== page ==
Although it was the subject of much discussion and debate during its initial theatrical release in 1971, Macbeth is a film that now often falls through the cracks in discussions about both the career of director Roman Polanski and cinematic adaptations of William Shakespeare, which is curious because the film not only represents an apex of Polanski's darkest sensibilities, but it is one of the most fascinating of Shakespearean adaptations. When he made Macbeth, Polanski was at the height of his career, in complete command of his art; but, at the same time, he was in one of the darkest periods of his life, as his pregnant wife, actress Sharon Tate, had been gruesomely murdered by the Charles Manson family a mere six months before he began production.
Not surprisingly, when Macbeth is discussed, it is most frequently in relation to its violence. It is particularly intriguing that Macbeth was released in a year that is notable for a series of intensely violent and challenging films that, in different ways, questioned the very nature of violence: William Friedkin's The French Connection, Sam Peckinpah's Straw Dogs, and Stanley Kubrick's A Clockwork Orange. Like those films, Polanski's Macbeth challenges our unspoken comfort with mediated violence by directly confronting us with it; yet, the film is not discussed nearly as often as, say, A Clockwork Orange. However, Polanski's film is every bit as challenging, every bit as masterful, and every bit as meaningful and memorable.
The prevailing characteristic of Polanski's Macbeth is butchery-the brutal and graphic literalization of every violent act in one of Shakespeare's most violent plays. Where the Bard left much of the gore offstage, Polanski brings it front and center. When Macduff (Terence Bayler) cries "O horror, horror, horror!" after seeing the murdered body of King Duncan (Nicholas Selby), we know exactly what that horror is because we have seen Macbeth (Jon Finch) do the deed that Shakespeare hid between Scenes II and III of the second act. While in Shakespeare's play Macduff is told that his wife and children have been "savagely slaughter'd," Polanski shows the savagery. We see Banquo's "gory locks" and the "twenty mortal murthers on his crown." Thus, the violence of Macbeth's ambition is laid brutally bare; no longer abstract, it is visualized by brutal stabbings from which the camera does not flinch.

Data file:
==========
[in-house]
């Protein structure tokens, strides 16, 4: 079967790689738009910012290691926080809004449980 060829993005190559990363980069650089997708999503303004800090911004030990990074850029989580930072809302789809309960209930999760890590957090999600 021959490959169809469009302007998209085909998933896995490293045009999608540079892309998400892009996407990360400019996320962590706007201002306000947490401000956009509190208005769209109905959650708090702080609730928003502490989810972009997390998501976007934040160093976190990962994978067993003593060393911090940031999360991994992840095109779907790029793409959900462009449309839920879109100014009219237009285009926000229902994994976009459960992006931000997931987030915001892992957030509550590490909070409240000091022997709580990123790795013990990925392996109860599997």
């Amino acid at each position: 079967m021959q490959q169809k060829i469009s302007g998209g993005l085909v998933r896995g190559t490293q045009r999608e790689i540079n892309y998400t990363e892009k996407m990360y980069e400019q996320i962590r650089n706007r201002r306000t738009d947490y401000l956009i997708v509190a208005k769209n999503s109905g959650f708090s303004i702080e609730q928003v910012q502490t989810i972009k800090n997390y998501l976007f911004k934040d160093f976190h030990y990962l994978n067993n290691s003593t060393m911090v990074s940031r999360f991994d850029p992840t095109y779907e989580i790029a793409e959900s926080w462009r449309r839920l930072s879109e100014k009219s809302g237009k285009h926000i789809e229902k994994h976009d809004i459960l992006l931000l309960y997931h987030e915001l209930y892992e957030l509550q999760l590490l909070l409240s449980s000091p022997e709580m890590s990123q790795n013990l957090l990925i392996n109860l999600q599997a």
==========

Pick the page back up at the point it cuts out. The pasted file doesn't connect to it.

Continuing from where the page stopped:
Similar to Akira Kurosawa's take on Macbeth, rightfully titled Throne of Blood (1957), Polanski also uses atmosphere to literalize the characters' sinister impulses and ruthless ambitions. Shot in stunning Todd AO widescreen by British cinematographer Gilbert Taylor (who shot Kubrick's Dr. Strangelove and had previously worked with Polanski on his 1966 film Cul-de-sac), Macbeth is a dark, gloomy film in which the Scottish highlands are rendered a muddy wasteland inhabited by lost souls. The darkness of the landscape is punctuated with flashes of lightning out of a horror movie and copious splashes of blood from slit throats and dismembered bodies.
Considering the visual power of the film's violence and the despairing nature of its subject matter, it is impossible to discuss Macbeth without considering the Manson murders, as uncomfortable as that may make us. After all, how can one hear the lines "Your castle is surpris'd; your wife, and babes, savagely slaughtered" and not think of its relation to the midnight invasion of the Polanski home on Cielo Drive in Bel Air that left five people dead-mercilessly stabbed, shot, and hung? The trauma inflicted by that real-life slaughter deeply affected Polanski and his work, driving an already dark-minded artist into the kind of dreadful depths that few mainstream filmmakers dare tread.